Josh Harris, owner of the Philadelphia 76ers and New Jersey Devils, has agreed in principle to buy the Washington Commanders for a record $6 billion from Dan Snyder, the longtime owner of a team plagued by scandals that have rocked the NFL, Was investigated by Congress and others. government agencies.
With the end of Snyder’s tenure, the NFL begins to distance itself from a painful chapter in league history and recover the future of the popular franchise, which under Snyder was tarnished by allegations of a toxic workplace and a new Was unable to secure the stadium.
sales, First reported by SporticoThe agreement was confirmed by multiple people with knowledge of the deal who were not authorized to speak publicly about the terms.
The settlement comes as the NFL continues its second investigation into widespread sexual assault allegations made against officials at the team, including Snyder, as well as possible financial impropriety. Those accusations, along with Snyder’s inability to build a new stadium and the reaction of the team’s fans, prompted several owners of the league’s other teams to consider voting to force them to sell the team. , which he bought in 1999 for $800 million. ,
Once the Harris Group submits its deal, the sale must be approved by the league’s finance committee and at least three-quarters of the 31 other team owners, which could happen within weeks. Harris’s group includes Mitchell Rails, a billionaire from the Washington, D.C., area, and a group of limited partners that includes Magic Johnson.
The owners will next meet in person as a group on May 22 and 23 in Minneapolis. Last June, the Walton family of Walmart founders bought the Denver Broncos for $4.65 billion, nearly double the previous record high for an NFL team. ,
Spokesmen for the commanders, the NFL and Josh Harris declined to comment on the settlement.
Snyder and his wife, Tanya, the team’s co-owner, formally began the search for a buyer in November 2022, when they hired Bank of America to seek offers for all or a portion of the Commanders. The outfield offer came just weeks after Indianapolis Colts owner Jim Irsay confirmed that Snyder “needs to be fired,” what he had been saying privately for months.
In recent years, Snyder has faced an increasing series of scandals and legal challenges. In July 2020, Snyder cited years of pressure, including from one of the team’s largest sponsors, FedEx, and agreed to change its longtime name, which many perceived as an offense against Native Americans. Considered stigma.
Weeks later, dozens of women accused Snyder and top executives of sexually harassing female employees. Snyder hired a prominent Washington attorney to investigate the allegations, which were detailed in The Washington Post, but the league quickly took over the investigation.
Snyder sued his limited partners, claiming that they tried to tarnish his reputation in order to dilute their ownership of the team, leading to a highly contentious legal battle that included allegations that Snyder had defrauded the club. Financially mismanaged. The dispute went to a league-appointed arbitrator and ended in the spring of 2021 when the owners allowed Snyder to take out $450 million in additional loans so he could buy out three limited partners whose stakes totaled 40 percent of the club. .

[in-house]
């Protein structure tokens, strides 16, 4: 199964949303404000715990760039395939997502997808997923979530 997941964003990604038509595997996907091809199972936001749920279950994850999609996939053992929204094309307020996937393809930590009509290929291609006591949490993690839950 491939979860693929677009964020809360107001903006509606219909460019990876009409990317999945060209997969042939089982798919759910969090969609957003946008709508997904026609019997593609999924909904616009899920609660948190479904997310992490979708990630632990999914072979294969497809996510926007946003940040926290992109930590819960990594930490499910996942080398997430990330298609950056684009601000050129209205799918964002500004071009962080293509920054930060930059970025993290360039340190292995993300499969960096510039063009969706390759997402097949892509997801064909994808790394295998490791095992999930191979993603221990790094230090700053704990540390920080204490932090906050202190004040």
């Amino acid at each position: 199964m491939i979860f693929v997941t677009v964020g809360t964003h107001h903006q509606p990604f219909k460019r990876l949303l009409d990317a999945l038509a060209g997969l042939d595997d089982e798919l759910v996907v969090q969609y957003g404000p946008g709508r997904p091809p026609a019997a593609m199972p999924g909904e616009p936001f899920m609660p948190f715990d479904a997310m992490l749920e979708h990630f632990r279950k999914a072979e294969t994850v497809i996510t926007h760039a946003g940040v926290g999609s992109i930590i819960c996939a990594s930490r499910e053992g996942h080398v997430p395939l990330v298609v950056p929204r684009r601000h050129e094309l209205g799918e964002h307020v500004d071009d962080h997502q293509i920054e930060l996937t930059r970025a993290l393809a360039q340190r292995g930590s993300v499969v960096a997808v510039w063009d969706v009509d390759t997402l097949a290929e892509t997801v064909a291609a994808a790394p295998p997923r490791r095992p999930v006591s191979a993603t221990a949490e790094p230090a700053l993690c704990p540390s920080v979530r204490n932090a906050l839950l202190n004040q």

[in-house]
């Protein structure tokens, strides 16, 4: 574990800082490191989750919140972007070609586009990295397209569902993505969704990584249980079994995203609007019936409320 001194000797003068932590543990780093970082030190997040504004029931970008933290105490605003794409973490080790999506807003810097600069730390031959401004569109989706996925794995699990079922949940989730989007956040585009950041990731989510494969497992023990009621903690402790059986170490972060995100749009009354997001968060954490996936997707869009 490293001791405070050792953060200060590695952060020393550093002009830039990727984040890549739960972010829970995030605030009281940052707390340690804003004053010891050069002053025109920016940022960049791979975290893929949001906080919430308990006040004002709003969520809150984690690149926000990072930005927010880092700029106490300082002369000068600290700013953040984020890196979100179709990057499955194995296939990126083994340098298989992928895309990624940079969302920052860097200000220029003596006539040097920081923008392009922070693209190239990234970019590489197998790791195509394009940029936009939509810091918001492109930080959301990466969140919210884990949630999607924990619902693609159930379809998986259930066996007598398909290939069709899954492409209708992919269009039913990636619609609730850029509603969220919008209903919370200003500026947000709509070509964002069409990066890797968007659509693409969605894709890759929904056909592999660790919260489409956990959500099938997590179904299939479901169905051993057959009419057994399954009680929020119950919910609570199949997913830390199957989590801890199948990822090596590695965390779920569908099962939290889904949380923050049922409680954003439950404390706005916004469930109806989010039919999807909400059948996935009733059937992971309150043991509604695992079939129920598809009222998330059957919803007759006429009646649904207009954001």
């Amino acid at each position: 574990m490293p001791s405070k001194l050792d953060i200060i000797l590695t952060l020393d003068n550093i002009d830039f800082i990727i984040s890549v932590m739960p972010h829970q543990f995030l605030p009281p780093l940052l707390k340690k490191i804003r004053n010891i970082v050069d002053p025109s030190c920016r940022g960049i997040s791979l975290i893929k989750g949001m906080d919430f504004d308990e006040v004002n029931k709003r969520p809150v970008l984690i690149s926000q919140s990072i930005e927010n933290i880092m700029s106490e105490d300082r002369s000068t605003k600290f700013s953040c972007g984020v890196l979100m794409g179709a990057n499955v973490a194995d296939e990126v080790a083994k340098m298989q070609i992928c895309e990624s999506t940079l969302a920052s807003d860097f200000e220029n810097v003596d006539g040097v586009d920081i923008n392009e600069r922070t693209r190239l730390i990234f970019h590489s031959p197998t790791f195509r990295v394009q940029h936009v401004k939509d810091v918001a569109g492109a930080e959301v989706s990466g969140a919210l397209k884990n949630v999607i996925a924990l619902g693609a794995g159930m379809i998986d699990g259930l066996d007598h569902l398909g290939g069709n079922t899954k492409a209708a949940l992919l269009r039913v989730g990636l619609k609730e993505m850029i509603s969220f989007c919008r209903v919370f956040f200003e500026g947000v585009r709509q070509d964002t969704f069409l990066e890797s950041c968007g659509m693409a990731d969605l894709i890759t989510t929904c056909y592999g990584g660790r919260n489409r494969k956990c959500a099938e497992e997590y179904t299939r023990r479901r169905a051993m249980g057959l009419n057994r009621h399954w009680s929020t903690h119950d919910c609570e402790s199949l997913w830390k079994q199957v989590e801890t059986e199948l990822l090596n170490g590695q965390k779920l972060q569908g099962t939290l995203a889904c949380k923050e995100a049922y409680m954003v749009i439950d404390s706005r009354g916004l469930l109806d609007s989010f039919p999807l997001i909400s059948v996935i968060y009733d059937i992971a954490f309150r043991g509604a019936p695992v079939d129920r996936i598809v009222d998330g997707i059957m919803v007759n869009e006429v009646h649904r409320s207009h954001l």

In July 2021, the league fined the club a record $10 million and ordered Snyder to stay away from the team after a league-helmed investigation found a pervasive culture of sexual harassment perpetrated by managers and officials on the team. Persisted for more than one time. decade, and that Snyder did nothing to stop it.
Although some officials were fired and others were released, Snyder urged the league to keep the specific findings private, and commissioner Roger Goodell released only a cursory summary. This led a congressional committee to launch its own investigation into the treatment of women in the team’s front office. Witnesses testified to the new claims against Snyder, who was deposed for more than 11 hours.
After new allegations surfaced, the league ordered a second investigation led by Mary Jo White, a former federal prosecutor. The NFL has yet to release its findings.
In November 2022, the US Attorney’s Office for the Eastern District of Virginia opened a criminal investigation into allegations that the team committed financial improprieties. Snyder and the team were sued by the Attorney General of Virginia and the District of Columbia. The latter case was settled, with the team agreeing to pay a fine of $425,000 and return approximately $200,000 of deposits to season-ticket holders.
Amid legal inquiries and low public support, Snyder faced significant challenges in building a new stadium in the area to replace the old FedEx Field, which opened in 1997 and was plagued by pipe leaks and other structural failures.
The Commanders finished with a winning record of only six out of 24 seasons and won just two playoff games under Snyder. The defeat, along with the creaking stadium, began to repel fans. The team regularly played to sellout crowds during the 1980s and 90s, but has ranked near the bottom of the NFL in home attendance in recent seasons.
Nevertheless, in 2022 Forbes ranked the Commanders as the eighth most valuable team in sports thanks to windfall gains ensured by the NFL’s revenue sharing model and football’s media rights deals, ahead of the NBA’s Los Angeles Lakers and the Premier League’s Manchester United. Gave. ,
jenny varents Contributed reporting.